Choose whatever euphemism for “illegal-doings” you want, but do you consider this cheating?  For years, well-greased, loud-talking, big-donor alums have been lining the pockets of recruits, players and their families.  Whether through straight cash or falsifying job opportunities, college athletes have always been “taken care of” by the boosters.  While the list of Memphis University athletes that have or currently possess employment with FedEx is surely longer than that of St. Nick’s (and more than legal,) the level of “shenanigans” in this endeavor is a bit unclear.  The admitted candor of the conversation on both parts obviously eliminates the potential “he said/she said,” which leaves me with just one real sticky issue, the fact that the dude lobbing the call was the biggest of the big wigs for what amounts to an entire metropolitan city.  If Gary.Jones from accounting, Shirley from sales, or even Mr. Bronczek’s personal assistant makes the exact same call, is the cloud of dust so notoriously centered on the Mid-South?

I will admit my admiration for Coach Cal.  He took time to sit-down with me for extremely candid conversations, once after a “practice” and an impromptu one when he plopped down next to me while I was sitting alone at a table during last year’s Conference-USA Media Day.  I know that he has his detractors and his cup of coffee in the NBA was a bit flat, but for what he has given the game of college basketball and the cities where he has coached, he is more than worth the huge extension he penned this past April. Calipari inherited a team that was fresh off of two-straight losing seasons; they immediately won twenty games in his first season and his teams have won 77% of their games over his eight years at Memphis.  The Tigers have made five appearances in the NCAA Tourney, making two-straight Elite Eight trips before last year’s final shot.  The other three seasons were all Final Four NIT runs.  He lets his kids play a fun style of basketball in a city that worships the hardwood the team runs and shoots on.  It is an attractive package for any top high school talent.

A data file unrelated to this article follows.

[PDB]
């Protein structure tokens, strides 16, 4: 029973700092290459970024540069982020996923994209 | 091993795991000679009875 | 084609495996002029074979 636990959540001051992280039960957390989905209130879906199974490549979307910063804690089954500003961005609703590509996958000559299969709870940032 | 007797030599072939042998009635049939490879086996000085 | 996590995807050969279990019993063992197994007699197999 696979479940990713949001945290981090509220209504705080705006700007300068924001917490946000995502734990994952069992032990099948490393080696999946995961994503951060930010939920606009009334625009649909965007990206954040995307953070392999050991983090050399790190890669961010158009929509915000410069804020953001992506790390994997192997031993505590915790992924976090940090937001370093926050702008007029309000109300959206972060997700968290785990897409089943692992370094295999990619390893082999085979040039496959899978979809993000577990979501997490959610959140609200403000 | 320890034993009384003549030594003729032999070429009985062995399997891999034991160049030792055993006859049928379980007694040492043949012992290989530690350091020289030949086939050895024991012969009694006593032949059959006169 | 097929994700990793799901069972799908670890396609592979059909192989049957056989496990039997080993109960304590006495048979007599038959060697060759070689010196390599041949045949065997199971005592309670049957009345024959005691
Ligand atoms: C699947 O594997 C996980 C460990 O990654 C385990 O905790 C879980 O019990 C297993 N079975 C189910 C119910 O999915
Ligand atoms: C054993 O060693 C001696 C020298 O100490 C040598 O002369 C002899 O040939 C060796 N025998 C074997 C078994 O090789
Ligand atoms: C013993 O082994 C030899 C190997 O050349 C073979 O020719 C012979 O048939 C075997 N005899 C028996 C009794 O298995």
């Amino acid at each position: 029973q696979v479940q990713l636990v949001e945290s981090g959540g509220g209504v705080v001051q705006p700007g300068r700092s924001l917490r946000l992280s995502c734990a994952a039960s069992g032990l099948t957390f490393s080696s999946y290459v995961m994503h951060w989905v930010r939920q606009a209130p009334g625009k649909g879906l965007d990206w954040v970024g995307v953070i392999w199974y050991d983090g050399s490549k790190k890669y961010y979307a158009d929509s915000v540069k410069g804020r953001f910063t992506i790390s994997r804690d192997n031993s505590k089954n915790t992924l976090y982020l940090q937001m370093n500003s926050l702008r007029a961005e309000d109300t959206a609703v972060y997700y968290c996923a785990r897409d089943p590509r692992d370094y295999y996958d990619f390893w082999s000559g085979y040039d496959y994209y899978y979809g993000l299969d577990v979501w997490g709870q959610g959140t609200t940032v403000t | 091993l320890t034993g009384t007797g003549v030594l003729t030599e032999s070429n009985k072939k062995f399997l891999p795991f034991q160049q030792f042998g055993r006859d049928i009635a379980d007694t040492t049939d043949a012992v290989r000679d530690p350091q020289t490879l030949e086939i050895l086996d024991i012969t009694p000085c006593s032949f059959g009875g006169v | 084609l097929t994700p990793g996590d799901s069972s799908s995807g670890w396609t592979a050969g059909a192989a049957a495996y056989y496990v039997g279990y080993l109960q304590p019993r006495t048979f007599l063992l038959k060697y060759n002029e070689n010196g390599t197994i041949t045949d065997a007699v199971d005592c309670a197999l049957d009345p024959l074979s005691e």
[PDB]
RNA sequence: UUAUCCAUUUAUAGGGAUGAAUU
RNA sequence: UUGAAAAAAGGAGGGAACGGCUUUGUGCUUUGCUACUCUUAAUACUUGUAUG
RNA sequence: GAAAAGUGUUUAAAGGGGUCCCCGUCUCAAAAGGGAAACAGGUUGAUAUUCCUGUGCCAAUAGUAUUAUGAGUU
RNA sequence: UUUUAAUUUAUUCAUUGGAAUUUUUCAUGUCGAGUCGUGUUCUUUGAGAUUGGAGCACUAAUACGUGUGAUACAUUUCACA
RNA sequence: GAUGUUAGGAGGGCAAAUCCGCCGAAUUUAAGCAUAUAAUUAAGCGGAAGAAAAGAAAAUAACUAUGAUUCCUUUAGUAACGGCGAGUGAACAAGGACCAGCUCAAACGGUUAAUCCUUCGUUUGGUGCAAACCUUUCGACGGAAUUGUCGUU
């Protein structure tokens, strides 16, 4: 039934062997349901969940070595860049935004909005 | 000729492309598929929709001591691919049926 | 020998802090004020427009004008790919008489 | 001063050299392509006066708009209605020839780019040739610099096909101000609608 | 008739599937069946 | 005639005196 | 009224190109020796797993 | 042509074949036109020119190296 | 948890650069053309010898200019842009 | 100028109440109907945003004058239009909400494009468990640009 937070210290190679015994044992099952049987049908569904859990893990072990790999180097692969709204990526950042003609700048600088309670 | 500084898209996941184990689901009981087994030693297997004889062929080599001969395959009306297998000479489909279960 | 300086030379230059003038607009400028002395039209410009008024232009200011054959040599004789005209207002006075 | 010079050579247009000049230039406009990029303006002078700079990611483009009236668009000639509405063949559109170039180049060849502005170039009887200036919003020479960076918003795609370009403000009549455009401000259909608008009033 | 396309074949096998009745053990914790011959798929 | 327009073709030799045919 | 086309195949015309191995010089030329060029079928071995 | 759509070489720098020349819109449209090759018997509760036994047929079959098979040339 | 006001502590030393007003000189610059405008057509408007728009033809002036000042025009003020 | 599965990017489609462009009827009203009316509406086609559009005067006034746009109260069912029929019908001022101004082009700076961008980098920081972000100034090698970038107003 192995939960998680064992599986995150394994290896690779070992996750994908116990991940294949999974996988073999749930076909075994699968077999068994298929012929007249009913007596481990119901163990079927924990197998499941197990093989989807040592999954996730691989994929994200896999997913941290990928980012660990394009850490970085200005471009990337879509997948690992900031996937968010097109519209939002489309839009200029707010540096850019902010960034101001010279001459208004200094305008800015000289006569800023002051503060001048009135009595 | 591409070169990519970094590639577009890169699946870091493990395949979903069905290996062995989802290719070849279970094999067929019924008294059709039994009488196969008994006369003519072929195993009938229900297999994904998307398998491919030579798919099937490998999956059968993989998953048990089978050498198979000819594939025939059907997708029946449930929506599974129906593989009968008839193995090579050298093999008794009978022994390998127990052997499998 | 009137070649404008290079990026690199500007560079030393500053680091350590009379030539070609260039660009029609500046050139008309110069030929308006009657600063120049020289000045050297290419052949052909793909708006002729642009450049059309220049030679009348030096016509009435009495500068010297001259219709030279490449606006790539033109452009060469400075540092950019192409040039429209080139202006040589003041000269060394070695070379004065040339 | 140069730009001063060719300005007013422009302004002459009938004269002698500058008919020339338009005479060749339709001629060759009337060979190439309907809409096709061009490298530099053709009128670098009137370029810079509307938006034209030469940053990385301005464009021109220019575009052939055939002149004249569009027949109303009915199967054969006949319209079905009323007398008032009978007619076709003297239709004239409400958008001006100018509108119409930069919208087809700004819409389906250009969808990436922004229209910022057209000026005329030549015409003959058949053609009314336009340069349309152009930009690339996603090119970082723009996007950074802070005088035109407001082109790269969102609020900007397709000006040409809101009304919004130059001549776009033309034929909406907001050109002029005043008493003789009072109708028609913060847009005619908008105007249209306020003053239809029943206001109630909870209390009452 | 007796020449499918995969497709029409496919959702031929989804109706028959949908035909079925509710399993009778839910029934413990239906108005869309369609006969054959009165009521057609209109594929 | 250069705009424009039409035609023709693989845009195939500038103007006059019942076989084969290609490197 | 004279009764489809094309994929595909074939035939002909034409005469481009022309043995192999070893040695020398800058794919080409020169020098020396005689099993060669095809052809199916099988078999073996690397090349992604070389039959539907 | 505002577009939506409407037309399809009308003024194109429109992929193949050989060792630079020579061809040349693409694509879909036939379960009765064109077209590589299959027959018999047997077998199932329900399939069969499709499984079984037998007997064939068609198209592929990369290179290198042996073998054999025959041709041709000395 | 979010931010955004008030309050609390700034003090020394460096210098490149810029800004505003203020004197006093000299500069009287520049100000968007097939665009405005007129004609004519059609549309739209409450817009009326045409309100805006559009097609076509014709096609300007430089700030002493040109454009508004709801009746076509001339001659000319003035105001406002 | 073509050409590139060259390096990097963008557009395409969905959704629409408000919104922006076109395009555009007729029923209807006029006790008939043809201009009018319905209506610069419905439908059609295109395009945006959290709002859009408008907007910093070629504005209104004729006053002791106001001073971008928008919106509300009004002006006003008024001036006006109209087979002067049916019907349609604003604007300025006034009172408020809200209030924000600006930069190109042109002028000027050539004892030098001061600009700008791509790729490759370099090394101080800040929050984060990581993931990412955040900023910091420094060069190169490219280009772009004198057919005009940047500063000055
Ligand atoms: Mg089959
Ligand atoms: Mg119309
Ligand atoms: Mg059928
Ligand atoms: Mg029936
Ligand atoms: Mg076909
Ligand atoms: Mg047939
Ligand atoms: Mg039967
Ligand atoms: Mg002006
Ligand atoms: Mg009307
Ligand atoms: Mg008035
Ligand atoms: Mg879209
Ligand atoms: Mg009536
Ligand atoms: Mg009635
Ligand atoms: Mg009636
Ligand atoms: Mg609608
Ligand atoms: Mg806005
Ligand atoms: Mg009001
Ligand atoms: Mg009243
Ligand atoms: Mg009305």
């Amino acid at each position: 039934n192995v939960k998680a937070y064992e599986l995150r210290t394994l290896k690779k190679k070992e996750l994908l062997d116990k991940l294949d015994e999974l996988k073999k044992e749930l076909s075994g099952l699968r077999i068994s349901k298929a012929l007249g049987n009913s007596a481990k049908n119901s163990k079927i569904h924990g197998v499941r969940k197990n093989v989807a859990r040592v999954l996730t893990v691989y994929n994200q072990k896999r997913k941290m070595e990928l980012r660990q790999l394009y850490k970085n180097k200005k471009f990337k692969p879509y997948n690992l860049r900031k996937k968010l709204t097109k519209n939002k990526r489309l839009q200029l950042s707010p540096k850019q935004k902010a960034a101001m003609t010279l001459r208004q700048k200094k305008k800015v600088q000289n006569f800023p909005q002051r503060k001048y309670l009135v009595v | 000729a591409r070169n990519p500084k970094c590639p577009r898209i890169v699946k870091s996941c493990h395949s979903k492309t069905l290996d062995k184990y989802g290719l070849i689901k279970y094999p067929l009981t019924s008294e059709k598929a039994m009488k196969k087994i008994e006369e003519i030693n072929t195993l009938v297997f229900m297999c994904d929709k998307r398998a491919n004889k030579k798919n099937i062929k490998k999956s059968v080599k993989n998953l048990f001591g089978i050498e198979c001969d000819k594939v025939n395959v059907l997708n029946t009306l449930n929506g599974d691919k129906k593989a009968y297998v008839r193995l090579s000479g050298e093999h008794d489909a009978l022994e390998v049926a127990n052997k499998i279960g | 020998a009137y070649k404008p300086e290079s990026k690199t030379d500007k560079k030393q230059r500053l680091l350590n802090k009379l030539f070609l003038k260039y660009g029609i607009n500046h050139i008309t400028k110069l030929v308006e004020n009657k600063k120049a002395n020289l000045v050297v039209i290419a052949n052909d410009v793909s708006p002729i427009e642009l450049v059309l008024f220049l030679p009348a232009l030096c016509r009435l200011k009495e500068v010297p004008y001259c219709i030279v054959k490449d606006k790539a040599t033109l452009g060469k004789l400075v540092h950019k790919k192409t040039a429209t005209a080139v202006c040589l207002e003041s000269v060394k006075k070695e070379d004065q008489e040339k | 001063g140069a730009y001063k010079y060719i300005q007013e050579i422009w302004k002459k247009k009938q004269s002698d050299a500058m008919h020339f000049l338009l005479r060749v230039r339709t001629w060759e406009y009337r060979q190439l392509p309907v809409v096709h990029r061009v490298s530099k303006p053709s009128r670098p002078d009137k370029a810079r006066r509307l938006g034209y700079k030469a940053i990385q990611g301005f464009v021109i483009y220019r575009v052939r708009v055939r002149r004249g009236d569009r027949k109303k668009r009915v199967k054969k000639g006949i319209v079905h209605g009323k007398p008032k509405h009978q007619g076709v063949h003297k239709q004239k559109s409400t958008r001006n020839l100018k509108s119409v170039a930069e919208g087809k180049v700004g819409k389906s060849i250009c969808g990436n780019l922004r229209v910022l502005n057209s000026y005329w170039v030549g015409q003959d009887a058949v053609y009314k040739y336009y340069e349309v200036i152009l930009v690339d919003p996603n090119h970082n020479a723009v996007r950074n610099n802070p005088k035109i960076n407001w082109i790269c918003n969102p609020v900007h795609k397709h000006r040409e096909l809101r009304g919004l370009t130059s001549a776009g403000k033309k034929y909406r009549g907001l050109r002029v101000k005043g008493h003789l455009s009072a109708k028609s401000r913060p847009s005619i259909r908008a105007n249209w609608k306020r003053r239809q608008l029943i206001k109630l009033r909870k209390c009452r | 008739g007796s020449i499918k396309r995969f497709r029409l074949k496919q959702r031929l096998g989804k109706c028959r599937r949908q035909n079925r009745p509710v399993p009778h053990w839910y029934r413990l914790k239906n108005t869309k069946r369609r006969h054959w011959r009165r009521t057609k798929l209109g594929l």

Cal’s positive feel can be felt outside the court, as well.  When he first came to Memphis back in 2000, the graduation rate of the basketball team was 0%.  In his first seven years, 12 of the 15 seniors that have played for Coach Cal have earned degrees.

And as a former educator myself, that alone carries weight.

He has been the lucky recipient of several kids that went the one-and-done route and he has never shied away from encouraging those kids to make that leap.  To paraphrase something that I have heard Calipari say several times, ‘Go to the NBA and get drafted if you want to take care of YOUR family.  Stay here and play another year, if you want to take care of MINE.’

That philosophy is about as honest as one can get.

Where I ultimately fall out on this entire FedEx issue, though, is kind of a cop-out.

I just think there are much worse things going on across the country.

Yeah, it’s not the most moral route to take, but I am more of a big-picture kind of person.  What that call made by Bronczek does to impact the future of Memphis University, Coach Calipari, or even the young Gaddy should and hopefully will be, minimal.  If Gaddy decides to head Bronczek’s words, however, the time spent with Cal will be with him for the rest of his life.